Gluten is a protein found in wheat, rye and barley. It is responsible for the structure, strength and texture of the dough used in baked goods. As gluten adds strength and elasticity to products, it is added to many of the commercial foods we eat.
If you think you might be sensitive to gluten, get tested. Your doctor can perform a blood test to check for gluten antibodies. If these antibodies are present, this means that your body is reacting to gluten. This will be followed up by a small biopsy of your small intestine. If you are serious about wanting a diagnosis, do not give up gluten before the blood test. Removing gluten from your diet may change the results of the blood test, and the test will appear to be normal.
If you are diagnosed with celiac disease, you must completely eliminate gluten from your diet. This is the only way to treat the disease. About one per cent of Canadians have celiac disease. It involves tiny, hair-like projections called villi that line the small intestine. In celiac disease, gluten triggers an immune (defence system) response that damages the villi. The work of the villi is to absorb nutrients, but they cannot do so when damaged.
Perhaps you are one of the six per cent of the population with ‘non-celiac gluten sensitivity.’ In this case, you test negative for celiac disease, but have many of the same symptoms of gas, bloating and other complaints with your stomach and intestines. A diet that reduces or eliminates gluten may help you feel much better, but not always.
If you are not diagnosed as being sensitive to gluten, there is no evidence that dropping gluten will help you lose weight and feel more energetic. Gluten is not essential to your health. You may benefit from reducing gluten if you focus on eating gluten-free whole grains, lean meat, pulses (black beans, lentils, chickpeas), vegetables, fruit, milk and yogurt. Reducing gluten may be a stepping-stone in learning more about nutrition and making improvements to what you eat. For instance, you may be used to having a quick bowl of cereal for breakfast. Instead, try quinoa with yogurt, dried fruit, nuts and seeds, and see whether you feel fuller and more energized.
* Oats do not naturally contain gluten, but as many as 60 per cent of oats on the market have been cross-contaminated with gluten either as a crop or during processing. Pure certified gluten-free uncontaminated oats are now available in specialty grocery stores and online.
If you remove gluten from your diet, do not fall into the trap of filling up on gluten-free breads, bagels, cookies and snack foods. Many gluten-free products are made with refined flours and starches like white rice flour, tapioca flour, potato starch, and cornstarch. These ingredients are low in fibre, protein, iron, and B vitamins. Unlike wheat flour, they are not fortified with vitamins and minerals. Many are also higher in fat, carbohydrates and sodium. For instance, a gluten-free bun has 45 grams of carbohydrate while a regular bun has 25.
Gluten-free diets tend to be low in fibre because wheat bran is off limits. To add fibre, include two tablespoons of chia seeds, or ground flax seeds in your daily diet. Legumes and lentils are high-fibre foods appropriate for a gluten-free diet. Eating at least three fruit servings and four vegetable servings a day will also help boost your fibre intake. When buying a ready-to-eat cereal, choose one that has whole grains as a first ingredient, and at least six grams of fibre per serving.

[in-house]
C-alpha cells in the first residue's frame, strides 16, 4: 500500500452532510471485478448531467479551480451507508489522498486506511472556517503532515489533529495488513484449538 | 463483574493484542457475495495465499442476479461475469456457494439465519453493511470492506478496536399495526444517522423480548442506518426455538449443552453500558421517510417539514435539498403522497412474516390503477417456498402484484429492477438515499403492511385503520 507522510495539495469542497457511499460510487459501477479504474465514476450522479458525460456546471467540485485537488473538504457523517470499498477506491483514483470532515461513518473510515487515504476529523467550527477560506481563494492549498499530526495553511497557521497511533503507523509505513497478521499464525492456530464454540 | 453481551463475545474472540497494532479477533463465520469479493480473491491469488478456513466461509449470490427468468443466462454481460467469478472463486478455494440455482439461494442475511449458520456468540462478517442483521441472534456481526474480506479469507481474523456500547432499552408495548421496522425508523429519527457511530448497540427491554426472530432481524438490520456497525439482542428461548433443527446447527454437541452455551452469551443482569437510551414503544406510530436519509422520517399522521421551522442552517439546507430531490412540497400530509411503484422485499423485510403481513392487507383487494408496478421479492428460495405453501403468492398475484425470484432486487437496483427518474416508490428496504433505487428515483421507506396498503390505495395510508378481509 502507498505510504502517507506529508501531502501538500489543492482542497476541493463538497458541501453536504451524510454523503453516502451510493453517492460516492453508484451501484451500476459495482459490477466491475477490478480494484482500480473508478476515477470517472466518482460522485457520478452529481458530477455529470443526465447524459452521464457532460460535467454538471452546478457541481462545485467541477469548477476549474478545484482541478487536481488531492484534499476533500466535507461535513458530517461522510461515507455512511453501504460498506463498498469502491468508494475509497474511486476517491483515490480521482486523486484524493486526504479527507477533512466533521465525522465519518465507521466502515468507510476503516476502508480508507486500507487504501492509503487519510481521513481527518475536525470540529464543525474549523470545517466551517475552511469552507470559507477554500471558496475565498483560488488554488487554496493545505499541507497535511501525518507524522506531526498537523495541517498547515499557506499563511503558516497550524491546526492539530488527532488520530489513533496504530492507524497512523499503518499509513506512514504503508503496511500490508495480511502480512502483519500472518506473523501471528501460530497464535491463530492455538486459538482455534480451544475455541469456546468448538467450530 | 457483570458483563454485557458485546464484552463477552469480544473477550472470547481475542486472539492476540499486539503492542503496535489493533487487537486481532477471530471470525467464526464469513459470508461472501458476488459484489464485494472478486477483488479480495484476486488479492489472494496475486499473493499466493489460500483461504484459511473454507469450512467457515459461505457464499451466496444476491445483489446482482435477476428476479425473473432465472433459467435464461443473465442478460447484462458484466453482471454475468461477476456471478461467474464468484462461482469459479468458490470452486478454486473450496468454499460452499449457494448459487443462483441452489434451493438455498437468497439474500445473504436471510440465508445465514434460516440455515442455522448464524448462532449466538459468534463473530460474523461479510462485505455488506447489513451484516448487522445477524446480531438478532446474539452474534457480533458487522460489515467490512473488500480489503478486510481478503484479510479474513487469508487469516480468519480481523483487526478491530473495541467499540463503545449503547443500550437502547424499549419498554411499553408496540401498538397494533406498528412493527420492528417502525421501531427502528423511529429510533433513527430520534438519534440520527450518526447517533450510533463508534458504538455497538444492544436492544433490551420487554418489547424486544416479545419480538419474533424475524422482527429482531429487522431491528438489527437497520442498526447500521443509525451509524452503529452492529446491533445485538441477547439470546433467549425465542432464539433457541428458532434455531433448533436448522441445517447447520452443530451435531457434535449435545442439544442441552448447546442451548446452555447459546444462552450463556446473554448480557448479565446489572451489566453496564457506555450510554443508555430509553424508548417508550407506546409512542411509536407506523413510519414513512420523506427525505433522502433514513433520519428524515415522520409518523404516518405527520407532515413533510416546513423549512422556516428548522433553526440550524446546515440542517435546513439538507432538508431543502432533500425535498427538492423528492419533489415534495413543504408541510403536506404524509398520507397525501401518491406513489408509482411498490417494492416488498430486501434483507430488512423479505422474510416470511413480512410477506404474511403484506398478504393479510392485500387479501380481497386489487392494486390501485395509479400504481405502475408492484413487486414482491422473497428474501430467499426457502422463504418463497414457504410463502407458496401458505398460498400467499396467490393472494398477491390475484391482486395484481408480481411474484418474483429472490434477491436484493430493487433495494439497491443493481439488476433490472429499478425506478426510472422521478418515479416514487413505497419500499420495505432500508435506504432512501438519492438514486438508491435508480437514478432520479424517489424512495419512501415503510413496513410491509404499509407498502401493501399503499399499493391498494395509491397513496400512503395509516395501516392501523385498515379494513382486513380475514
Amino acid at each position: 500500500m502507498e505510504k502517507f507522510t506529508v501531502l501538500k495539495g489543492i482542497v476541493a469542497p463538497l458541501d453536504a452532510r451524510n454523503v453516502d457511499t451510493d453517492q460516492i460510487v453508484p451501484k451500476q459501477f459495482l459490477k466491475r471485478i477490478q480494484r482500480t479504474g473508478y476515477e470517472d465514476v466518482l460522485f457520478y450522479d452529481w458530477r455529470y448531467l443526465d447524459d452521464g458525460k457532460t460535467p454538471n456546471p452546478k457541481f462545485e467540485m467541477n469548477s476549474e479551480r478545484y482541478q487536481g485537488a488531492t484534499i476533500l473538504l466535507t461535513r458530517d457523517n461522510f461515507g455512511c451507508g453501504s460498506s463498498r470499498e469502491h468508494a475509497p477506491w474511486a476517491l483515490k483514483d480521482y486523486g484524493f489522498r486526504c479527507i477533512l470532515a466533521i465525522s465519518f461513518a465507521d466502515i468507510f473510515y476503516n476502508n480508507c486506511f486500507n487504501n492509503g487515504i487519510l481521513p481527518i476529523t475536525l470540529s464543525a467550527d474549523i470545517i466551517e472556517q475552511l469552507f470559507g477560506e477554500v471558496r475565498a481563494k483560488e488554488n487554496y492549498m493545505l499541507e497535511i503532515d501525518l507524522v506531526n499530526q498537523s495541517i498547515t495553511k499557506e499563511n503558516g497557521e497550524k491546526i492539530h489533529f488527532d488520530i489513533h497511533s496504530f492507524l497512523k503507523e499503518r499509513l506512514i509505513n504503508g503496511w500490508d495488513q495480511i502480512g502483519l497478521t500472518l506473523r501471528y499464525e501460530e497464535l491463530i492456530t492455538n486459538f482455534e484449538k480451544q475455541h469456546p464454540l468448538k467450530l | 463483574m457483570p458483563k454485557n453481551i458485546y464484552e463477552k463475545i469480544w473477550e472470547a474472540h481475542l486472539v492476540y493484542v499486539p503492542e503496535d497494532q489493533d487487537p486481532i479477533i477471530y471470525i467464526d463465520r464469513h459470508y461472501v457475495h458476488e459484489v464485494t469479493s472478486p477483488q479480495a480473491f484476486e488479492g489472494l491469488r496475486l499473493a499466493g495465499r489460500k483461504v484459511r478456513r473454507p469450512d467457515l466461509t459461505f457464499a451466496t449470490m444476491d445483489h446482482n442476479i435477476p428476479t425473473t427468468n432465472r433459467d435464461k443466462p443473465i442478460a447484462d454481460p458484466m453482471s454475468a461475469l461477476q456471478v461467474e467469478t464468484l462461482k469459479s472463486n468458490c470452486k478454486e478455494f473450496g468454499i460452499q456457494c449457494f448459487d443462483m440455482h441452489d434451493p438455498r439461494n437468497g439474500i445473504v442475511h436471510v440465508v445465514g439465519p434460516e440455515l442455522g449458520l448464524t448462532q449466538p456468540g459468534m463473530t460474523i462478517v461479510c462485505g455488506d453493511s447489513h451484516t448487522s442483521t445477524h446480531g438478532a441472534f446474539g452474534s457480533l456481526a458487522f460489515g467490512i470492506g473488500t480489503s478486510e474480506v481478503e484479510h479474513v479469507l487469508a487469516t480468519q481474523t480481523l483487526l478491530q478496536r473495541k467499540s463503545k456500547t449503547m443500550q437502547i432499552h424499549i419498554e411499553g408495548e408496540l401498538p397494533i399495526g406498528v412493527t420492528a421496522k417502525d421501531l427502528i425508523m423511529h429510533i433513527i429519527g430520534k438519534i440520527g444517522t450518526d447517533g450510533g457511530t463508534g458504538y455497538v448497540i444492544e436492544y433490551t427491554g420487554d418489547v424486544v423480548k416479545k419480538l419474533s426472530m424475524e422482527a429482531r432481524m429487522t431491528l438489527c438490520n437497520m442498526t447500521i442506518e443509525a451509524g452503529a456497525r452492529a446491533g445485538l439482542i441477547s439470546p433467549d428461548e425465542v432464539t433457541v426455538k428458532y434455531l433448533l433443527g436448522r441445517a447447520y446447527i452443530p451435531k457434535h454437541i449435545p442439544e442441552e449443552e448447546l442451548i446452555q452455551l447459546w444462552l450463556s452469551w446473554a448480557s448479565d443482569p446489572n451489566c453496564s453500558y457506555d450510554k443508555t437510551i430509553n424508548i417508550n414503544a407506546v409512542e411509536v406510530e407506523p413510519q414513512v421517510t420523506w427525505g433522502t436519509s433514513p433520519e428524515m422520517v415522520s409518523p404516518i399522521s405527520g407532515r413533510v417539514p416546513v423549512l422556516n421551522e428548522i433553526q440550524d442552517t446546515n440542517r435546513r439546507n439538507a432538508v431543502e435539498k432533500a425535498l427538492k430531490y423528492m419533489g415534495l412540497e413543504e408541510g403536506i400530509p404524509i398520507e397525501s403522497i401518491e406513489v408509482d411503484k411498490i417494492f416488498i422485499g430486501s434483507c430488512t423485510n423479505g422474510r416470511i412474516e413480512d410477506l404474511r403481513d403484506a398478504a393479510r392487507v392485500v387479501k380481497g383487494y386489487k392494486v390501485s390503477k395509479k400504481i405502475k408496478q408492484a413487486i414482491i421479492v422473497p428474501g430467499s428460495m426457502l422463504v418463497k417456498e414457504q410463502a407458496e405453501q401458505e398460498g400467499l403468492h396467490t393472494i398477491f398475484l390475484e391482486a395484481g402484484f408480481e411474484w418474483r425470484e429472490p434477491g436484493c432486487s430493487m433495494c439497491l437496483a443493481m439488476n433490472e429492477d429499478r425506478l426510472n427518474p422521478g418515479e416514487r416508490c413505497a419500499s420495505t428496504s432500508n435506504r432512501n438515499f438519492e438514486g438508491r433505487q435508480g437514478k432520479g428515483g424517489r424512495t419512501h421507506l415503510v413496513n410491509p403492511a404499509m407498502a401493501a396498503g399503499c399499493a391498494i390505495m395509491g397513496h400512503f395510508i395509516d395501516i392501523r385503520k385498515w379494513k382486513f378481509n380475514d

Celiac disease and gluten sensitivity are both on the rise, especially as people age into their senior years. This increase could be due to any combination of the following.
• We are eating much more gluten compared to generations before us. We choose more wheat products throughout our day, like muffins, donuts, cookies, bagels, and wraps. Gluten is found in smaller amounts, in prepared meats such as hot dogs, canned soups, sauces, salad dressings, seasonings, soy sauce, beer, flavoured coffees and chocolate bars, as well as some supplements and medications. Even small amounts can add up over the course of a day.
Canadian Celiac Association
The national voice for people who are adversely affected by gluten. Find links to your local chapter of the association, as well as practical information about removing gluten from your diet.
Registered dietitian, author and expert on celiac disease, gluten intolerance, and the gluten-free diet.
The Celiac Scene, Guides for the Gluten Free
A wealth of practical information, listing gluten-free products and services. It contains a guide for celiac endorsed restaurants in Canada and celiac-friendly fast food chains in North America, and specifically
in your local area.
If you wish to substitute the foods that contain gluten in your kitchen, check the website of your local supermarket to find a listing of gluten-free products carried in the store. A variety of gluten-free bread products and baked items are available, as well as baking mixes, flours, cereals, crackers, deli meats and soups. There are also gluten-free rice or quinoa crackers, corn tortillas or corn tortilla tostados, frozen pizzas and frozen dinners, sauces, condiments, and even ice cream.
Perhaps cutting back on gluten is a starting point for changing to a healthier way of eating. Are you filling up on refined bread products like sugary cereals, donuts and cookies? Are you getting high quality, healthy meals and snacks with plenty of whole vegetables and fruit? Your goal should be a healthier diet, whether or not it is free of gluten.